What is CalPERS? We explain in one minute
A judge is urging CalPERS to settle a major lawsuit over price increases for its long-term care insurance policies, suggesting the system could have to pay a lot of money if the lawsuit goes to a jury trial in October.
The lawsuit, filed in 2013, alleges CalPERS violated contracts when it hiked premiums by 85 percent for about 100,000 public employees after promising stable prices in marketing materials. CalPERS has said it had the authority to increase the rates and did so solely to keep the plans sustainable.
Superior Court Judge William Highberger issued a tentative ruling last month saying he was inclined to decide CalPERS raised rates for an impermissible reason for a group of about 85,000 policyholders with a unique plan benefit.
Those policyholders bought “inflation protection” plans, which featured steady increases to their benefits to cover the rising costs of long-term care – coupled with promises that premiums would stay the same.
They agreed to pay about twice as much in premiums as policyholders with more basic plans, and CalPERS’ marketing materials said their premiums would be “locked in.” Marketing materials came with graphs that showed a flat-line projection for future premiums as policyholders aged.
Highberger said he is inclined to rule that the marketing language means CalPERS may not raise rates simply because they promised an inflation protection benefit. He didn’t include roughly 18,000 policyholders who are part of the suit’s class but didn’t purchase the extra benefit.
If the lawsuit goes to trial as scheduled on Oct. 30, a jury will decide whether CalPERS did or didn’t increase premiums specifically because of the inflation protection benefit. The jury could decide whether all, none, or part of the increase was specifically due to the benefit, which would determine how much money CalPERS would have to pay, if any.
Plaintiffs have estimated the lawsuit could cost CalPERS $1.2 billion if the retirement system loses.
“There is a very serious risk that a money judgment for a rather large amount of money will be issued in due course in this case,” Highberger wrote, saying he agreed with plaintiffs’ interpretation of the “your premiums will not increase” language.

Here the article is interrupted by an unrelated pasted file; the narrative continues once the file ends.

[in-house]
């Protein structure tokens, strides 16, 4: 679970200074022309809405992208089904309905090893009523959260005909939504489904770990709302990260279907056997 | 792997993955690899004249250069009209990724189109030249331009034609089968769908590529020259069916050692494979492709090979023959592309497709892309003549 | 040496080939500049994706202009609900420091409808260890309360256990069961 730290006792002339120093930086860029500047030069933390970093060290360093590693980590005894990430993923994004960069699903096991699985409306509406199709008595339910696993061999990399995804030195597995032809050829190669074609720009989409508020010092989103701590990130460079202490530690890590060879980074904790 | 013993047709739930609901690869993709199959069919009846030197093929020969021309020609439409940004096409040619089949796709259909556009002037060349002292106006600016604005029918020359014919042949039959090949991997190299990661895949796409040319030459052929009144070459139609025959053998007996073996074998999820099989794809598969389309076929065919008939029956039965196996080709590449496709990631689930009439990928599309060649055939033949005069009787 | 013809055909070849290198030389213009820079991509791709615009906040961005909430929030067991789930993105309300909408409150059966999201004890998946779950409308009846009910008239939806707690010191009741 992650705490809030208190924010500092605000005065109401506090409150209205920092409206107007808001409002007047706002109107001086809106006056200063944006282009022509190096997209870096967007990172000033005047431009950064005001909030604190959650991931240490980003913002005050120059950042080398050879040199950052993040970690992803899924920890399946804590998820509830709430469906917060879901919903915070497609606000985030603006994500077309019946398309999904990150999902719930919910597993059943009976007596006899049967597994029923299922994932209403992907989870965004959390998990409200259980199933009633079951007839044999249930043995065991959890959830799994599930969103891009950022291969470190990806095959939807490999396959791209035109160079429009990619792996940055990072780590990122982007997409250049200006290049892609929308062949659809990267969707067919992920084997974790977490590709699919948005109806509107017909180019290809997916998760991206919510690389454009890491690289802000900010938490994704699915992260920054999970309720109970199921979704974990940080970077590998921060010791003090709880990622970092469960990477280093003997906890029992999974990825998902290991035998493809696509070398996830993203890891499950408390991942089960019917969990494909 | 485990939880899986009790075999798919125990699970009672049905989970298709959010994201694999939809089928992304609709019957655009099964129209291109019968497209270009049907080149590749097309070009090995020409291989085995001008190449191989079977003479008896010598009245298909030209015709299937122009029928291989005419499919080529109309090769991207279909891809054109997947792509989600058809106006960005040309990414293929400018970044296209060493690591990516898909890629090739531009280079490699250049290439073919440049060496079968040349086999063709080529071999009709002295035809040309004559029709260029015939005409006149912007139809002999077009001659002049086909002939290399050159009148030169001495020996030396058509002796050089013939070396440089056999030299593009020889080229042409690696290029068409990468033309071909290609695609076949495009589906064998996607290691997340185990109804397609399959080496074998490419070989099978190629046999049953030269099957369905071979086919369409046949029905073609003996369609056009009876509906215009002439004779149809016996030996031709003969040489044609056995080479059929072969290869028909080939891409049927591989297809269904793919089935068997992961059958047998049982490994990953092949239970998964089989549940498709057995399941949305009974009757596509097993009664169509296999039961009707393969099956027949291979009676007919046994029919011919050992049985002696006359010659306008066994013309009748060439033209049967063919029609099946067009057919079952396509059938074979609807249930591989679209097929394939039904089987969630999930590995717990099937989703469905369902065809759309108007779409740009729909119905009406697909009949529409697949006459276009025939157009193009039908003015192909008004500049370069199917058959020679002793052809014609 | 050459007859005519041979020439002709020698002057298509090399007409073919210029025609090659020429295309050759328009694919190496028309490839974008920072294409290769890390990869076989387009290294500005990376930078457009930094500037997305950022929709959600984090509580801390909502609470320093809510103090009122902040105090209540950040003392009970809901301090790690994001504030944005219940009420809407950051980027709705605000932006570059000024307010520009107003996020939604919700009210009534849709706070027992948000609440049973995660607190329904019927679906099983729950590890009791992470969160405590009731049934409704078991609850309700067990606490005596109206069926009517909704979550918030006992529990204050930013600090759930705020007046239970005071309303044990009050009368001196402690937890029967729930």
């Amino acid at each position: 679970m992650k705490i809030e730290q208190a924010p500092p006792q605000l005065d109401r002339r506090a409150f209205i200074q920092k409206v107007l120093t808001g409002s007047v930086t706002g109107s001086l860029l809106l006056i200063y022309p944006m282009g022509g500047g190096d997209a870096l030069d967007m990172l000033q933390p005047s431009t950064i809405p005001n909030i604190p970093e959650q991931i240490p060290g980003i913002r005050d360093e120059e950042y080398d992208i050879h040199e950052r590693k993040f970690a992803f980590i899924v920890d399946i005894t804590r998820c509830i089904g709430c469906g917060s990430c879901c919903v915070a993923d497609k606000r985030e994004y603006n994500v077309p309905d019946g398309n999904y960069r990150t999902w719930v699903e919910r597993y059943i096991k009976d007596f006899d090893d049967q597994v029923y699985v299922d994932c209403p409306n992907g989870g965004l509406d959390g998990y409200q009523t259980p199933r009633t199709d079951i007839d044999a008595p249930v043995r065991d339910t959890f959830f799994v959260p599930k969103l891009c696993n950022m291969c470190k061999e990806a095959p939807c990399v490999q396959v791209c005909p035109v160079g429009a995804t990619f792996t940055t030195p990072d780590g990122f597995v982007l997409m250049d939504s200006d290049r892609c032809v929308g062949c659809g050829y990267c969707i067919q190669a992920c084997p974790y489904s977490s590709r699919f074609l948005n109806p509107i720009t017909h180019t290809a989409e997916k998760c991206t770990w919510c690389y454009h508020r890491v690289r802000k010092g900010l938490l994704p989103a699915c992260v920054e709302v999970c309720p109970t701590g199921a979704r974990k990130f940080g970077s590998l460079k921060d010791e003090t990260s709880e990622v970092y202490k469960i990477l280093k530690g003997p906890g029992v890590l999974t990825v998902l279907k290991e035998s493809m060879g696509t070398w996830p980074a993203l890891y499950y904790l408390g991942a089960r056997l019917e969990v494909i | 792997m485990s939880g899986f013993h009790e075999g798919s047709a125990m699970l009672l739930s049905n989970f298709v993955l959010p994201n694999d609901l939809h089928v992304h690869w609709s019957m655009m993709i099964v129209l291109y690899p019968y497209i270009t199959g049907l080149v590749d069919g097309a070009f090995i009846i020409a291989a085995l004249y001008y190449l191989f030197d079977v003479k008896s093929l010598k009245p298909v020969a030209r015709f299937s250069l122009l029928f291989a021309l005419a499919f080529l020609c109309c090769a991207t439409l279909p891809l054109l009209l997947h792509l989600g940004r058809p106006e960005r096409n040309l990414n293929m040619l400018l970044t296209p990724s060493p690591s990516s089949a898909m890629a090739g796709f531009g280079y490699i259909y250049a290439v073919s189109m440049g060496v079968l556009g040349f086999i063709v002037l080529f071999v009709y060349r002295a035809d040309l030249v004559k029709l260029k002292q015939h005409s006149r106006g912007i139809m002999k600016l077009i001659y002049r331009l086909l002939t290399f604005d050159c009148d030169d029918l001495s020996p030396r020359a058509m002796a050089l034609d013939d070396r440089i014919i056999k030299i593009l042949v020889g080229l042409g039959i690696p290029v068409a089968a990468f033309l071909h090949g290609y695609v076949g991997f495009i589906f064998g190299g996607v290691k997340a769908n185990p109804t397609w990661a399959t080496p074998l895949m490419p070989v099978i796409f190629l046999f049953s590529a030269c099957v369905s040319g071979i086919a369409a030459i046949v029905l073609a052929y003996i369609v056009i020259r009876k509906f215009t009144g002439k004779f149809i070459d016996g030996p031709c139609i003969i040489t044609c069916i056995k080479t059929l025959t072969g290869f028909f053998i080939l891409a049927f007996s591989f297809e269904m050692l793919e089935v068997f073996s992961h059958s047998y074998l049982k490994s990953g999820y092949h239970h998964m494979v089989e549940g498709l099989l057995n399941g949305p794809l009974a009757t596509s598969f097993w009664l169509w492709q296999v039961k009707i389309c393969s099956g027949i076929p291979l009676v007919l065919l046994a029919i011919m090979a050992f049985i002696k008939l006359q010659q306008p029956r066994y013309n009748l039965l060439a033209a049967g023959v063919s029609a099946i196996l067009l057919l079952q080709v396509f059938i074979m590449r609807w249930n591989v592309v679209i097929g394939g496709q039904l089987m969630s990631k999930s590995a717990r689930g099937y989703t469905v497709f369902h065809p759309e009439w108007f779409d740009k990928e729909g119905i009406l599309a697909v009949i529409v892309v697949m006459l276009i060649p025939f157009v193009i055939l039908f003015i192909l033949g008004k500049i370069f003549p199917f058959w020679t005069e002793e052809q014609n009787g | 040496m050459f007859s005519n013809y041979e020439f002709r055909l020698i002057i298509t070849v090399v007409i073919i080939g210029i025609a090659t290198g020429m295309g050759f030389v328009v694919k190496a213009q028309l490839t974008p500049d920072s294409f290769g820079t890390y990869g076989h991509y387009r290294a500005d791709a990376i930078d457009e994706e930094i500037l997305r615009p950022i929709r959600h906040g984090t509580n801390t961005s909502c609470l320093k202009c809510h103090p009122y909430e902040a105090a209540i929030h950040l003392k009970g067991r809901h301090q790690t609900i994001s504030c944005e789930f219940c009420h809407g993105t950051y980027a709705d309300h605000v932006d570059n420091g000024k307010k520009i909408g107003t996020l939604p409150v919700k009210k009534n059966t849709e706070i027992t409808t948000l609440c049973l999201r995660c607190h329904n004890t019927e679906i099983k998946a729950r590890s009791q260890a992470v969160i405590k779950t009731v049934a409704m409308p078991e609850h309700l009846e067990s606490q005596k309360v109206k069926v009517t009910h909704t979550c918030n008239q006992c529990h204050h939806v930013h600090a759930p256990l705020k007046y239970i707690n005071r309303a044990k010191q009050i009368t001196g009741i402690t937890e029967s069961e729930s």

CalPERS maintains it had the authority to selectively raise rates despite the language in the marketing materials.
“While we respectfully disagree with Judge Highberger’s tentative ruling that the insurance policies limited CalPERS’ ability to increase premiums, he did opine that increases are permitted in certain situations,” CalPERS spokesman Joe DeAnda said in a prepared statement. He said CalPERS intends to prove that the increase “was one of those situations, and hence that it was consistent with the judge’s ruling and was therefore permissible under the policies.”
DeAnda said the outcome of the lawsuit wouldn’t affect the rest of the retirement system’s benefits. The $375 billion fund administers retirement benefits for about 2 million people, including pensions for about 596,000 retirees.
Highberger’s tentative ruling said a settlement would “necessarily involve the state’s executive branch, particularly the Department of Finance, and the Legislature.”
He wrote that an inability by CalPERS to pay claims could “create an obvious default by an arm of the state in the fulfillment of its contract obligations. This, in turn, could seriously impair the credit rating of the state.”
CalPERS’ struggles with long-term care insurance aren’t unique. Highberger’s tentative ruling cites the challenges of pricing a new type of insurance in his explanation of how CalPERS ended up raising rates so dramatically in the two-part 85 percent increase in 2015 and 2016, which followed other rate increases in prior years.
While many insurers offered the plans in the 1990s, premium increases and insurer losses drove most out of that line of business, according to the AARP.
“We will continue to explore all legal and other options to maintain the viability of the long-term care insurance program, and will not enter into an agreement that would compromise the right of our policyholders to get the benefits to which they are entitled under their policies,” DeAnda said in the statement.